- Oral presentation
- Open Access
Feast or famine: embedding a specialist clinic in a tertiary child and youth mental health service
© Withington et al; licensee BioMed Central Ltd. 2014
- Published: 24 November 2014
- Anorexia Nervosa
- Eating Disorder
- Service Area
- External Stakeholder
- Resource Service
Anorexia Nervosa is a high cost low prevalence eating disorder in children and young people presenting to tertiary child and youth mental health services across the country. The disorder creates high anxiety amongst service providers as it usually requires long term high resource service provision with limited recovery rates. Current evidence based practice identifies Family Based Treatment as the most effective treatment option with the highest rates of recovery sustained over time, however the success of the intervention has been linked with clinical practice holding model integrity. Current evidence indicates that best outcomes are achieved when delivery of treatment is provided through specialist Eating Disorders services.
This presentation will share the journey of embedding a specialist multi-disciplinary eating disorder clinic utilising Family Based Treatment, within the limits of existing resources, in a large metropolitan Hospital and Health Service in Queensland. Challenges including freeing resources from other service areas, culture and practice shifts in the treatment of eating disorders, managing competing interests in the treatment of eating disorders, developing partnerships across internal and external stakeholders, and, building a sustainable workforce and service model will be discussed. Future directions including research, establishing a comprehensive evaluation strategy, accreditation of clinicians as Family Based Treatment specialists, provision of training and supervision, and seeking funding to establish an independent service will be outlined.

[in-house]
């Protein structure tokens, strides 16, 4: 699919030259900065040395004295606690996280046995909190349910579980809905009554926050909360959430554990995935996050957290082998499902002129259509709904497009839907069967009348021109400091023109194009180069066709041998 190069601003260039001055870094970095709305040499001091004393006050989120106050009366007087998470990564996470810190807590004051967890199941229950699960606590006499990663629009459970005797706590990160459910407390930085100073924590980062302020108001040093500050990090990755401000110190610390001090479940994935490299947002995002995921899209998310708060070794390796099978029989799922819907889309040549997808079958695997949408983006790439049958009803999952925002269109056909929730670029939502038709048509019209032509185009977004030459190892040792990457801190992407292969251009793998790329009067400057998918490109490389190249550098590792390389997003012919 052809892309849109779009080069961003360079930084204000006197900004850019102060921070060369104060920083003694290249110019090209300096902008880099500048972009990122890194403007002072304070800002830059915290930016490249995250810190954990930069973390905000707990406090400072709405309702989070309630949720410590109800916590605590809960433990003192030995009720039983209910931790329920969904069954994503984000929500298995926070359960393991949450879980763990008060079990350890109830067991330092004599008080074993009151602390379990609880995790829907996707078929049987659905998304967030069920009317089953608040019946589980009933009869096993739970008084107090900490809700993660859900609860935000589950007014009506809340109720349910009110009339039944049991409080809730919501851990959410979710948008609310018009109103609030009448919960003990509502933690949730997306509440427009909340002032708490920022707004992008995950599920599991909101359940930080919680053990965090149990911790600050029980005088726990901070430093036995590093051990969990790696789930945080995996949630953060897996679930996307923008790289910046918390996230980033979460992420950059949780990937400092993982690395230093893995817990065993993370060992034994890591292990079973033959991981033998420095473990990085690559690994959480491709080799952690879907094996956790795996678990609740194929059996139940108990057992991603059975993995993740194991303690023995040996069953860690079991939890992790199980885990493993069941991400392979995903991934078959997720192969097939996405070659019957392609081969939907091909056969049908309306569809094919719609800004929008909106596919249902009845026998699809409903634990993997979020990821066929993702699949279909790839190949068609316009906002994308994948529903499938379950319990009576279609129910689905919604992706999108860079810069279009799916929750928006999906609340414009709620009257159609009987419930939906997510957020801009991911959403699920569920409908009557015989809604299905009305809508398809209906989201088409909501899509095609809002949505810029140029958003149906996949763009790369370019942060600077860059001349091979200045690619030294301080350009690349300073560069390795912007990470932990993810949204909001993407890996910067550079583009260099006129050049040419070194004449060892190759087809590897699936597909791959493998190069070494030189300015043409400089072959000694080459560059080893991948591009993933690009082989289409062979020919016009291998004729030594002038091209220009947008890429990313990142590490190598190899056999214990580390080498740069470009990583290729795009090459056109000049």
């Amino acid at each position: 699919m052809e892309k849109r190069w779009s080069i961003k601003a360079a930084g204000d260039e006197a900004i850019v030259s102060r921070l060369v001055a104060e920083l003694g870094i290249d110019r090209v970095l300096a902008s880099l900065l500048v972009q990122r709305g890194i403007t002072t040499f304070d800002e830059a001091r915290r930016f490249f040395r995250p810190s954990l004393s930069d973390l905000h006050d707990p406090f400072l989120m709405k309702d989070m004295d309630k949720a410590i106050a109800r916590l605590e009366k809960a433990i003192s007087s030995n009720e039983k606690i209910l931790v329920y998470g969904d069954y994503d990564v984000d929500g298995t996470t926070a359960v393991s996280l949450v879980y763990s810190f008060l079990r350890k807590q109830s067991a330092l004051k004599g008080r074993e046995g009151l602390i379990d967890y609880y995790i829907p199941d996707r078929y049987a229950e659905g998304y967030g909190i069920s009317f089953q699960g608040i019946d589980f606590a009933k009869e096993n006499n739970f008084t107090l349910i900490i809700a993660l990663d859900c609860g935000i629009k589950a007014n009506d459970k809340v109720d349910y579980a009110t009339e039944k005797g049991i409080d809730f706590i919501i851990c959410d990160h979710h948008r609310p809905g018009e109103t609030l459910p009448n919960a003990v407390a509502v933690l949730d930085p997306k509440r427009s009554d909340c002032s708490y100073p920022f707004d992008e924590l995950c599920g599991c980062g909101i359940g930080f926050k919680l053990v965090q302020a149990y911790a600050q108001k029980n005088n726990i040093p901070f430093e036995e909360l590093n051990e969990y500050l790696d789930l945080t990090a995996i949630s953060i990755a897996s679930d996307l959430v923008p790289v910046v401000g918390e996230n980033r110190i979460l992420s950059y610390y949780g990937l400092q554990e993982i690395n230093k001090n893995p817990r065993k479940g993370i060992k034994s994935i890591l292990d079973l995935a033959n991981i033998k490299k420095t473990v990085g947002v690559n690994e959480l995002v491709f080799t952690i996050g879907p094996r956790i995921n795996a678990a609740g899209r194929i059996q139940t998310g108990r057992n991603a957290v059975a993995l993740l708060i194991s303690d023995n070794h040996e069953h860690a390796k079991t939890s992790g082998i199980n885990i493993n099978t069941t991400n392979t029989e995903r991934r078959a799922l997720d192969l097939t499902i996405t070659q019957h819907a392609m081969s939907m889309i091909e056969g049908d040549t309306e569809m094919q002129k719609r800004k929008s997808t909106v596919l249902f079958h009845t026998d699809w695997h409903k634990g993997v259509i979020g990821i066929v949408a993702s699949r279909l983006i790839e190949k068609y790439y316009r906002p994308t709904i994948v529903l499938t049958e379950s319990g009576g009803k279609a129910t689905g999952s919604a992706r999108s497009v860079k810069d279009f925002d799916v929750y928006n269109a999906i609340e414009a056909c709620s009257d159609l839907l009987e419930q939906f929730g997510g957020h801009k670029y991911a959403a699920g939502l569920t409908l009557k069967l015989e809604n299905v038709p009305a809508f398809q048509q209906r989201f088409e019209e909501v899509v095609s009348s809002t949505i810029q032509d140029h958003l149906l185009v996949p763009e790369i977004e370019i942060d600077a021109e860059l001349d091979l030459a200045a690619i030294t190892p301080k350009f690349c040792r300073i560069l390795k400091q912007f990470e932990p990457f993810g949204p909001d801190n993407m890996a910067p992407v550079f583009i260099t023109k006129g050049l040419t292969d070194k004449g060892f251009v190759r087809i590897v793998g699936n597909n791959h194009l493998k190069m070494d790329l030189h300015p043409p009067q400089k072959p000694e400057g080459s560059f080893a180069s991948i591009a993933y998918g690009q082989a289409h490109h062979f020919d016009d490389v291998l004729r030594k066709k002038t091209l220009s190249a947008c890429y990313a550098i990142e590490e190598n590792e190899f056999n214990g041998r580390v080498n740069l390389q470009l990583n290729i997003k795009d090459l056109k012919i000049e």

This abstract was presented in the Service Initiatives: Child and Adolescent Refeeding and FBT stream of the 2014 ANZAED Conference.
This article is published under license to BioMed Central Ltd. This is an Open Access article distributed under the terms of the Creative Commons Attribution License (http://creativecommons.org/licenses/by/4.0), which permits unrestricted use, distribution, and reproduction in any medium, provided the original work is properly cited. The Creative Commons Public Domain Dedication waiver (http://creativecommons.org/publicdomain/zero/1.0/) applies to the data made available in this article, unless otherwise stated.